3. The “old fashioned” team had been on a cultural journey and had really improved the real and perceived effectiveness of their approach.
    4. The company had improved the maturity to its prioritisation processes somewhat, but it was still WIP TBH…

These changes had set the CPO up for success much more effectively and she had…

    1. Clarified the relative roles and responsibilities of Product and Technology.
    2. Started to communicate much more effectively, particularly upwards to the board.
    3. Created a small “Rapid Development” team to deliver business impact much more quickly.
    4. Happily taken on more ownership for delivery now she felt she had more responsibility and control.

With quick wins delivered and short term goals achieved the and CPO relationship moved on to be one of mentoring rather than coaching and monthly remote catchups were set up to help the CPO build on her successes and continue to lead change successfully…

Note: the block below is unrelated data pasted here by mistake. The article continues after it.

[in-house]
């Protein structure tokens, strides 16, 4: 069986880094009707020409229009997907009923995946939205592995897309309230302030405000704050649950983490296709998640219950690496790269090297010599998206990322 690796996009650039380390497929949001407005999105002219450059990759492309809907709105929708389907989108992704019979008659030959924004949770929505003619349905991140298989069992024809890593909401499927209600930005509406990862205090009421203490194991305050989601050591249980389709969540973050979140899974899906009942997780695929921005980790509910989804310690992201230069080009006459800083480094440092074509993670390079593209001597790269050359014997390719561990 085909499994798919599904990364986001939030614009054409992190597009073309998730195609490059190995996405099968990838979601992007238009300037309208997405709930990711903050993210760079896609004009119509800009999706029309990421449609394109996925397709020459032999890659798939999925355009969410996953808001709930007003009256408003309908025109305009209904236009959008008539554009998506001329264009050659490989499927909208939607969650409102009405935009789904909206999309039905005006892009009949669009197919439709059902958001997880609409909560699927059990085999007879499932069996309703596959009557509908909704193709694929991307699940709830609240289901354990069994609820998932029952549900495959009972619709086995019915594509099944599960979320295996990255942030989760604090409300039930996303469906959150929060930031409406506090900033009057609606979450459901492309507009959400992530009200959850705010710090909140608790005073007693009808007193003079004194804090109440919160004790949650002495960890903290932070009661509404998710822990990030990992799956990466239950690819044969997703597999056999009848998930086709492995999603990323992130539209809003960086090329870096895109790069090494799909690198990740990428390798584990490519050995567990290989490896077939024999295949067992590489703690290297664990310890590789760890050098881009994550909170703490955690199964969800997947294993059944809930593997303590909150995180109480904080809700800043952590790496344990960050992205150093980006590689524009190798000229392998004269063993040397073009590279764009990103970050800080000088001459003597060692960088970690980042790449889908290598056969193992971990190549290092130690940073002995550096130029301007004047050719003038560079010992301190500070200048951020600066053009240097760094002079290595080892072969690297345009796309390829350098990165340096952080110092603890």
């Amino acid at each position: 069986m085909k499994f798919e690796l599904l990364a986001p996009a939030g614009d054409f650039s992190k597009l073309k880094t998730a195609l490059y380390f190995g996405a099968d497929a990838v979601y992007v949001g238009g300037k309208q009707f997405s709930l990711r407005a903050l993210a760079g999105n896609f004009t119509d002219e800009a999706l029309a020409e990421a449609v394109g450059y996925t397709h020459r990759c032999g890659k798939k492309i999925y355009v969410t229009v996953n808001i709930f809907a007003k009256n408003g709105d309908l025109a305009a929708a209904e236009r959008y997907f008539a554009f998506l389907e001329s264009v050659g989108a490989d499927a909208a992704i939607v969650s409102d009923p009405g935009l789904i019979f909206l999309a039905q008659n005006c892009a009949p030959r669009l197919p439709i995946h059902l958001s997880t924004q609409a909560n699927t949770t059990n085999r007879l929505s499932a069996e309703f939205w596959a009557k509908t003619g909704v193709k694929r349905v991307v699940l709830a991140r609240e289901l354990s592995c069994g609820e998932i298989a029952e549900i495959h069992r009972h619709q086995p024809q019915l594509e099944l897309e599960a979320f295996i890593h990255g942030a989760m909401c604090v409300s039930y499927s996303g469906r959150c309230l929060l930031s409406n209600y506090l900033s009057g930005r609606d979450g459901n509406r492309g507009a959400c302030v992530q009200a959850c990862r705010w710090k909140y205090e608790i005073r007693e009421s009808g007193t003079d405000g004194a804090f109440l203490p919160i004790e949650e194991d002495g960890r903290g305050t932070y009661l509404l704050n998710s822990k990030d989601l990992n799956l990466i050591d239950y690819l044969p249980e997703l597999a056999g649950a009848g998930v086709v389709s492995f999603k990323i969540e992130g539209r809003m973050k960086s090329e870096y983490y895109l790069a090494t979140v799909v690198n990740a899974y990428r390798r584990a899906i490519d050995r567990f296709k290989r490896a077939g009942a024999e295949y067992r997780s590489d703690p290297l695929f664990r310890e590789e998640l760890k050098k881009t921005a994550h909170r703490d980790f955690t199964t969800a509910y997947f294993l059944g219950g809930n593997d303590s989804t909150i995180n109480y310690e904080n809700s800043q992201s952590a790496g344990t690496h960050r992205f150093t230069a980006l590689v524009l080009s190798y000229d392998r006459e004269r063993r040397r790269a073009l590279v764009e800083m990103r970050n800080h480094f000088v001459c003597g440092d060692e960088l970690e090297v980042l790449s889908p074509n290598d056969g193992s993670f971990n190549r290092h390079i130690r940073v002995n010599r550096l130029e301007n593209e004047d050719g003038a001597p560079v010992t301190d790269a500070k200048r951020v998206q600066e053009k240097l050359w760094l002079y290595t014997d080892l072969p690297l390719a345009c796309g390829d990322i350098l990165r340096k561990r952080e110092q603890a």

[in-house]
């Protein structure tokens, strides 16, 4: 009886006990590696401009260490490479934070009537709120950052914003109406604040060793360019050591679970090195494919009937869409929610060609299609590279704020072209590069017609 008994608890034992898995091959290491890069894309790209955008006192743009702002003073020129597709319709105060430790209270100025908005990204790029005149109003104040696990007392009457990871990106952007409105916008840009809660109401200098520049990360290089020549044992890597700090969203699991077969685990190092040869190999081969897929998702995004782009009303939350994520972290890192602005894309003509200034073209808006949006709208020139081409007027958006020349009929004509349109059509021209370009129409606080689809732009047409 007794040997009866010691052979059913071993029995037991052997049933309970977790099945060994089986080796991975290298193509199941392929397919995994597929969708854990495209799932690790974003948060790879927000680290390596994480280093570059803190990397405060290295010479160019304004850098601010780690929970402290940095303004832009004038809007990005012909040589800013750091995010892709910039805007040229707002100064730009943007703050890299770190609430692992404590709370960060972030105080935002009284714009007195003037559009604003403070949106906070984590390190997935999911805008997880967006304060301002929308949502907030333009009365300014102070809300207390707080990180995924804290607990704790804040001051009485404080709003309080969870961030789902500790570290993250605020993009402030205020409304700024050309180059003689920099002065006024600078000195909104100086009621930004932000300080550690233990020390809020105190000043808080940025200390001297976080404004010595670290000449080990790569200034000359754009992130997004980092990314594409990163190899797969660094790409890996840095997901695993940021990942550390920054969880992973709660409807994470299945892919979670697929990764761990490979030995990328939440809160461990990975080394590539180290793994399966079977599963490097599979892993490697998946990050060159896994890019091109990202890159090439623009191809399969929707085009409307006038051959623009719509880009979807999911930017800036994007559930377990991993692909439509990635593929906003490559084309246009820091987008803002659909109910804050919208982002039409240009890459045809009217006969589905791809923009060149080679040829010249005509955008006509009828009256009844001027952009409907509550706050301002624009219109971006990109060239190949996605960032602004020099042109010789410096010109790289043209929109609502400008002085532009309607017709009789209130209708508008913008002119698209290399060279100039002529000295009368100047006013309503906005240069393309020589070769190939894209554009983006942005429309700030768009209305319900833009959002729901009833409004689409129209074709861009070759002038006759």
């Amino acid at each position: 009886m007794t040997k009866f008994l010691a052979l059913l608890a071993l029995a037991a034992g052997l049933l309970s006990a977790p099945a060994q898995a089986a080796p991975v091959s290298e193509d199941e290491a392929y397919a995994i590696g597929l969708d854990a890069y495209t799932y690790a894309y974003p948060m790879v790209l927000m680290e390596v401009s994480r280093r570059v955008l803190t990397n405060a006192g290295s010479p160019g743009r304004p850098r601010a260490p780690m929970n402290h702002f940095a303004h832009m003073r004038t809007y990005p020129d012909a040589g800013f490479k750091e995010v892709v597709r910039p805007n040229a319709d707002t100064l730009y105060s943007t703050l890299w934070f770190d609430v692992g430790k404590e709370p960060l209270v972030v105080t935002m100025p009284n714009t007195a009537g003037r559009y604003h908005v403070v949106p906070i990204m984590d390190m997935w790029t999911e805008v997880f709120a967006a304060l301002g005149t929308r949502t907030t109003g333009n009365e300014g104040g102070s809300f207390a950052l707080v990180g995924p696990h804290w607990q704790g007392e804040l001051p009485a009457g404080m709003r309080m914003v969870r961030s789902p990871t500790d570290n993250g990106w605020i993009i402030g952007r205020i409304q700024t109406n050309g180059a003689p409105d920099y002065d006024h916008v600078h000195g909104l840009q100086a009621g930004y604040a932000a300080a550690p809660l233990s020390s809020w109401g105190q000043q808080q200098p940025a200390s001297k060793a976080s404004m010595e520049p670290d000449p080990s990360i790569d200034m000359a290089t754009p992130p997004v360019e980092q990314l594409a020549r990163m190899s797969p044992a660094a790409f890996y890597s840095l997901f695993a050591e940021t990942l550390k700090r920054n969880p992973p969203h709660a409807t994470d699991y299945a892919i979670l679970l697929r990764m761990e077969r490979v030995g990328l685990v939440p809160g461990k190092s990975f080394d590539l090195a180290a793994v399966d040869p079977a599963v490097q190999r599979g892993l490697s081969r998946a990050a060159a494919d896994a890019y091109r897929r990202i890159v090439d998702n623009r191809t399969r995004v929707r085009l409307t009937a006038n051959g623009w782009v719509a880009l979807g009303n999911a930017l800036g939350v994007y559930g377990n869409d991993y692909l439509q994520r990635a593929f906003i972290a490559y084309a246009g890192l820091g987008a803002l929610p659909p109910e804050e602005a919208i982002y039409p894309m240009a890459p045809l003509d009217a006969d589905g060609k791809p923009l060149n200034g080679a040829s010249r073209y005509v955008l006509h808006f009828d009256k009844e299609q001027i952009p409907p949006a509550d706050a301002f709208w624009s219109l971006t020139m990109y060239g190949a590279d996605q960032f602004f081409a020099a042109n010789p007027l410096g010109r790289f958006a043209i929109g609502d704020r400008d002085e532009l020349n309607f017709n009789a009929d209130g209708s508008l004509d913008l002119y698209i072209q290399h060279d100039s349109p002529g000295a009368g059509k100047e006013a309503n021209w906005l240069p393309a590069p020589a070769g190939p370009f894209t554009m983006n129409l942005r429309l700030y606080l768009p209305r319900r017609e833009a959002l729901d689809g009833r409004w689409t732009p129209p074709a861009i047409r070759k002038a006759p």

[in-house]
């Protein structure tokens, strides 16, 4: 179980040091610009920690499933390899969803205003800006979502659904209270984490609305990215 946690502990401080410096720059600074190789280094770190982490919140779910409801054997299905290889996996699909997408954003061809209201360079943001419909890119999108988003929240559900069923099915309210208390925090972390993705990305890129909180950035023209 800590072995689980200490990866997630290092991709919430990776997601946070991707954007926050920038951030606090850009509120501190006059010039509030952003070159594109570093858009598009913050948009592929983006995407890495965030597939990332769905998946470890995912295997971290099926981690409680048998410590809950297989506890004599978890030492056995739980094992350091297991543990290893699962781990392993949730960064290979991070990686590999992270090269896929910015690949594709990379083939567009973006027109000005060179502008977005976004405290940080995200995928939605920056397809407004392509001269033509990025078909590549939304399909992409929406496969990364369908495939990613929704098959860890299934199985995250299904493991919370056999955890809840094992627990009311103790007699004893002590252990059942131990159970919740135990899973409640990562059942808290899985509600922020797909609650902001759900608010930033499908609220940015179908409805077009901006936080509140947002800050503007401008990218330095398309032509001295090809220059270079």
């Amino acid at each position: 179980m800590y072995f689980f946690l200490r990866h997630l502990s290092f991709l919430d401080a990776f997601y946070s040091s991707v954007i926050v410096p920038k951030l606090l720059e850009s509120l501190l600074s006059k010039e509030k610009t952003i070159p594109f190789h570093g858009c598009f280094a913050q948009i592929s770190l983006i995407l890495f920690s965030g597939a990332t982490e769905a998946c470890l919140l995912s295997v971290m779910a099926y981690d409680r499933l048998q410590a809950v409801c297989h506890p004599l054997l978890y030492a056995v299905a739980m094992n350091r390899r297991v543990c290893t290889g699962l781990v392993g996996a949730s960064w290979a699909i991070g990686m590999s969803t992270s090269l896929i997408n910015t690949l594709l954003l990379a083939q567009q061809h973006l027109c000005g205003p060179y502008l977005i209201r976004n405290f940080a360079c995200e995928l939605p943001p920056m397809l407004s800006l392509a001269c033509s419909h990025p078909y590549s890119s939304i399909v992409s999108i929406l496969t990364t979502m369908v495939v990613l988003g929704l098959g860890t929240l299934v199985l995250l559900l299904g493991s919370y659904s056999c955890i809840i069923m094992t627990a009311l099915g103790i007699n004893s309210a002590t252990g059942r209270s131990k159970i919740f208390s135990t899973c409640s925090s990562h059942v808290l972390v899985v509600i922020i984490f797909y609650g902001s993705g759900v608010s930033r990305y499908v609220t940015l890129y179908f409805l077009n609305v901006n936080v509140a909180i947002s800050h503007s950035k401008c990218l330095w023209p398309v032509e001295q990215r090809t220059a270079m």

Fast forward to today and as the CEO puts it…”There has been a real transformation. The CPO is now a much more integrated member of the senior leadership team and is really helping to push our business forward much more effectively…”

All in all it just shows how much of a massive ROI win/win working with a Coach | Mentor can be…

A London based start up had attracted significant Series A funding and needed to take things to the next level…

Their web site had been built by an external agency and they had no internal technical people within the company.

An gro.teamer was brought in (part time) to act as Interim CTO and create an in-house technology capability.

During the first 90 days our gro.teamer:

– Clarified and documented the business strategy and KPIs (the “What”).